Unison has recently seen a 49,000 increase in membership. This upturn follows on from years of attrition, particularly in local government.
This surge reflects the times we live in. The impact of the pandemic in the NHS, for example, means that workers need to be organised – now more than ever. But simply adding numbers doesn’t solve the problems that members face. What is needed is to organise and mobilise this potentially powerful force.
The general secretary election should be an opportunity to step back and review the experiences of the last 20 years; and to develop a strategy to combat the enormous tsunami of austerity and attacks looming on the horizon.
The challenge for the left inside Unison is to organise members to build an open, democratic, and fighting trade union. Too often, the leadership have sought to isolate and witch-hunt left activists. Meanwhile, tens (if not hundreds) of thousands of jobs have been lost; services have been destroyed; and the most vulnerable sections of society have suffered.
There are no shortcuts. Attempts to build a genuine broad left have been hamstrung by sectarianism. Central to the development of a genuine left is organising on a local basis, building points of support for socialist ideas, and developing a fighting programme. Attempts to just go for positions and ‘build from the top’ have frequently ended in failure.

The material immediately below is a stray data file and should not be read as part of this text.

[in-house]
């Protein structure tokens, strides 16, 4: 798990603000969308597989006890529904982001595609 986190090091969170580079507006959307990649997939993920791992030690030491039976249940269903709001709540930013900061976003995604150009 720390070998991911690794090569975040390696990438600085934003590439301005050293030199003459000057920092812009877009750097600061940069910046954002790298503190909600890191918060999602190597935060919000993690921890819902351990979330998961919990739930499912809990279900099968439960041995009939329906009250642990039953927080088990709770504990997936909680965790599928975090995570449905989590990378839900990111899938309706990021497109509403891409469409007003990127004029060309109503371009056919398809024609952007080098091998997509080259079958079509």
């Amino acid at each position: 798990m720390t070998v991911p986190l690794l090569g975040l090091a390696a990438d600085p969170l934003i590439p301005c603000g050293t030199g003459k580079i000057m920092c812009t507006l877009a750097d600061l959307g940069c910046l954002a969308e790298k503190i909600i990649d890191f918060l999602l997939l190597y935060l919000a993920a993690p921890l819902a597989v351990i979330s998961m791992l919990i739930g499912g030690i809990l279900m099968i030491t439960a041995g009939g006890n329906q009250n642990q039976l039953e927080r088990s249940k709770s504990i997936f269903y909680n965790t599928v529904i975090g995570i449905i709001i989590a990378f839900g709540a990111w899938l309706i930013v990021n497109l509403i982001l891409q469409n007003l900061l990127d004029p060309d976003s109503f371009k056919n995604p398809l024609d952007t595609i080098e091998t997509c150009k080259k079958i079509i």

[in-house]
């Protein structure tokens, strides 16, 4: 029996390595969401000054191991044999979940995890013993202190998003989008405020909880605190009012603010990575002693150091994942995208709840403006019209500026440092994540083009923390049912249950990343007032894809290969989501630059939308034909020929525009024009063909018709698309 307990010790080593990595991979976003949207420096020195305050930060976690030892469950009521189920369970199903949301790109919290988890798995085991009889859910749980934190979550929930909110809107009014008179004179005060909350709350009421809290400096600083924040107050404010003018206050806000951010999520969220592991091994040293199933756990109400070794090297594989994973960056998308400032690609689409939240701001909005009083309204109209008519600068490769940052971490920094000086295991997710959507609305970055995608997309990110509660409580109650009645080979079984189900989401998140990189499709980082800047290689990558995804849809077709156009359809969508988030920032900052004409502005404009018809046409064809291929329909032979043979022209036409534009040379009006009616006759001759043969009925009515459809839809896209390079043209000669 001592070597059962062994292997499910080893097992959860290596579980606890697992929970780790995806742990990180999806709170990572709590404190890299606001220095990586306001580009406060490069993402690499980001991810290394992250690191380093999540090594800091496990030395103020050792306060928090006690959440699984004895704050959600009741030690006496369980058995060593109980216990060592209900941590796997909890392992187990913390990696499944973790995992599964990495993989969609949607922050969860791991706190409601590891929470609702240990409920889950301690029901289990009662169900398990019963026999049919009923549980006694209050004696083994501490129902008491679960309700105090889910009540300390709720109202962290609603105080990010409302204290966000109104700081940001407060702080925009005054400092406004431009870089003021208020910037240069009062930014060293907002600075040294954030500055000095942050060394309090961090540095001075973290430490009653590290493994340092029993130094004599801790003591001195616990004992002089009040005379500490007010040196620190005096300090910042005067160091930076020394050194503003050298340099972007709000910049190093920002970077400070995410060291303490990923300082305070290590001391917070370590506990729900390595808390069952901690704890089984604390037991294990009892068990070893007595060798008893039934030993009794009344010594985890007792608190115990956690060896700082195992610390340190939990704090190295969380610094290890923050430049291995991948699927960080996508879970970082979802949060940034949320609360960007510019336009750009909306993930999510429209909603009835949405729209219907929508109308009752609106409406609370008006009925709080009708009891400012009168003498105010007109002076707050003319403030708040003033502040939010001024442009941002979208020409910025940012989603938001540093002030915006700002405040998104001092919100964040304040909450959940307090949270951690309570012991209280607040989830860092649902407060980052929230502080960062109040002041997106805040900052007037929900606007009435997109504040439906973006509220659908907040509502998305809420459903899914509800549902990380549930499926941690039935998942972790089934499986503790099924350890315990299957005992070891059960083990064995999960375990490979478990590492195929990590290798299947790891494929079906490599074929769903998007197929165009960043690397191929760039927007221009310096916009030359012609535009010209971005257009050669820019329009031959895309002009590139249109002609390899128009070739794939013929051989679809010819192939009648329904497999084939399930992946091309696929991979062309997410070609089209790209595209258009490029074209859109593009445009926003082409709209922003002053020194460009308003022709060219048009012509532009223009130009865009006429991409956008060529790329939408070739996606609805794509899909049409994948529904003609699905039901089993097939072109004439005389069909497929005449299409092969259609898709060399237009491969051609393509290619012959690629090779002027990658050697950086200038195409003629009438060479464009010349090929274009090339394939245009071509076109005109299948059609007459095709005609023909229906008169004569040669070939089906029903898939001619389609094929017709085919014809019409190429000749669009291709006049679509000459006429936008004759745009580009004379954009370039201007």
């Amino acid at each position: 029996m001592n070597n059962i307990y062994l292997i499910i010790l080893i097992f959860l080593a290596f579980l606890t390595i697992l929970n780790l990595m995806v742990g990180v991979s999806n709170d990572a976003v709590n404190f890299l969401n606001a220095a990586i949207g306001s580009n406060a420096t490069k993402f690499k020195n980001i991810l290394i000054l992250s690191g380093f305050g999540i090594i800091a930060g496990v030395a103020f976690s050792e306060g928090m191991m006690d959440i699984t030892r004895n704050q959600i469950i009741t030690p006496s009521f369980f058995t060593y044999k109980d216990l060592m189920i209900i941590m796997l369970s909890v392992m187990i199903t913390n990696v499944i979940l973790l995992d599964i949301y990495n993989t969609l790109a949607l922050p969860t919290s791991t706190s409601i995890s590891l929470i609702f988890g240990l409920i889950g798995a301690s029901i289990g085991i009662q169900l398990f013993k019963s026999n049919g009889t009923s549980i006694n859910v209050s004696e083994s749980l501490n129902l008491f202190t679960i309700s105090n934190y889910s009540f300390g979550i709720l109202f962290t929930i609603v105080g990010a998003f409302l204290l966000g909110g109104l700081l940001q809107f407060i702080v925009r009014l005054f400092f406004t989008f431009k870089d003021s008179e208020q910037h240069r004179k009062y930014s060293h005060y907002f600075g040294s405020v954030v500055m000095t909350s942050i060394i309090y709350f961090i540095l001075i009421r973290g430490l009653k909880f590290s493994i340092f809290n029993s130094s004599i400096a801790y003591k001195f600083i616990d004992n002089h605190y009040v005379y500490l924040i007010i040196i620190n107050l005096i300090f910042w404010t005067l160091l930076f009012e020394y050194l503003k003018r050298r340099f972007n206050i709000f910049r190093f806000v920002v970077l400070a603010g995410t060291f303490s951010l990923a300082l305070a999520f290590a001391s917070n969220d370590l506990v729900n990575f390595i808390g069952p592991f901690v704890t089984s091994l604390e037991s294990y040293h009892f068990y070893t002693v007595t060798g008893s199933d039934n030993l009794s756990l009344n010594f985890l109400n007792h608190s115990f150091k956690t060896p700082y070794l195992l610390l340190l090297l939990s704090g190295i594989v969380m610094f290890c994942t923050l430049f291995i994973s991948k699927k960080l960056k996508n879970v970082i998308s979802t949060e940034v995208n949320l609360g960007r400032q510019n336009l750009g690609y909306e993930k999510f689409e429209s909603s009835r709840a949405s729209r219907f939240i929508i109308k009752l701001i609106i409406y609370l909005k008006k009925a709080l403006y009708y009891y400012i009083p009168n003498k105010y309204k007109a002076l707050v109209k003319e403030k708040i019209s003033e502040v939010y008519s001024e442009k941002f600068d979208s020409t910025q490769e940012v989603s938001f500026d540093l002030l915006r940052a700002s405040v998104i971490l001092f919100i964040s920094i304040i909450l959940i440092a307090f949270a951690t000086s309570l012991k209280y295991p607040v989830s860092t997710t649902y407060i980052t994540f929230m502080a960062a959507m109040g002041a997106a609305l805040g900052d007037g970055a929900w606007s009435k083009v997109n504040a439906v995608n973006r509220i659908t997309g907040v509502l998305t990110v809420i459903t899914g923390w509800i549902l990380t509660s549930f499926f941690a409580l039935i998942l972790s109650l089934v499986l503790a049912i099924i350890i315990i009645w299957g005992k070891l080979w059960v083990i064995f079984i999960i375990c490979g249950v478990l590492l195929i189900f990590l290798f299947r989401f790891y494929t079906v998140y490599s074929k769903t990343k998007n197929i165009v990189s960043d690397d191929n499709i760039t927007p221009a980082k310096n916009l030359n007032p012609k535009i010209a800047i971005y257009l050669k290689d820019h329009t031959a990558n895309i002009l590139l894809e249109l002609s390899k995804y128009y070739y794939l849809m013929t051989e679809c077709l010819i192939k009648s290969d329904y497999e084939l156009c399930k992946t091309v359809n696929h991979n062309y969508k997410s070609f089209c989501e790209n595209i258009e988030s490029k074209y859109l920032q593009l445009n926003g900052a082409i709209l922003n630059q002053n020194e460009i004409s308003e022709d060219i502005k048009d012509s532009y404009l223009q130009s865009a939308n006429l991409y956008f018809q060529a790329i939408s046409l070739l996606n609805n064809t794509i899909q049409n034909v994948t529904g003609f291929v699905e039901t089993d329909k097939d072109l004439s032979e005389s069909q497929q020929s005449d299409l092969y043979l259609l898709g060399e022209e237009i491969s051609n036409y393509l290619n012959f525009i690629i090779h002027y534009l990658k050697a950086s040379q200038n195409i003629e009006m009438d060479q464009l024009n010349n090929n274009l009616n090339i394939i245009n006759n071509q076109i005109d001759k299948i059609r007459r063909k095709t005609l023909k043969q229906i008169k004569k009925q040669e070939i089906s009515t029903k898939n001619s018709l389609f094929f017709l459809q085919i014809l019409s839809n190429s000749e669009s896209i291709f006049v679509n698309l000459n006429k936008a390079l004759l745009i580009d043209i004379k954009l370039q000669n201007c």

In the short term, the general secretary election will most likely see a ‘continuity’ right-wing candidate, alongside a potential challenger from within the bureaucracy, such as Roger MacKenzie, the current assistant general secretary. MacKenzie has a record of supporting Corbyn and opposing NHS privatisation.
There will be substantial pressure for the left to organise around a single candidate. In 2015, Prentis won with 49.3% of the vote. It is still early days, and potential left candidates will likely emerge.
Above all, Unison needs a fighting socialist leadership – one that will represent the interests of our members at work and within the Labour Party. Socialist Appeal supporters in Unison are playing a role in that struggle.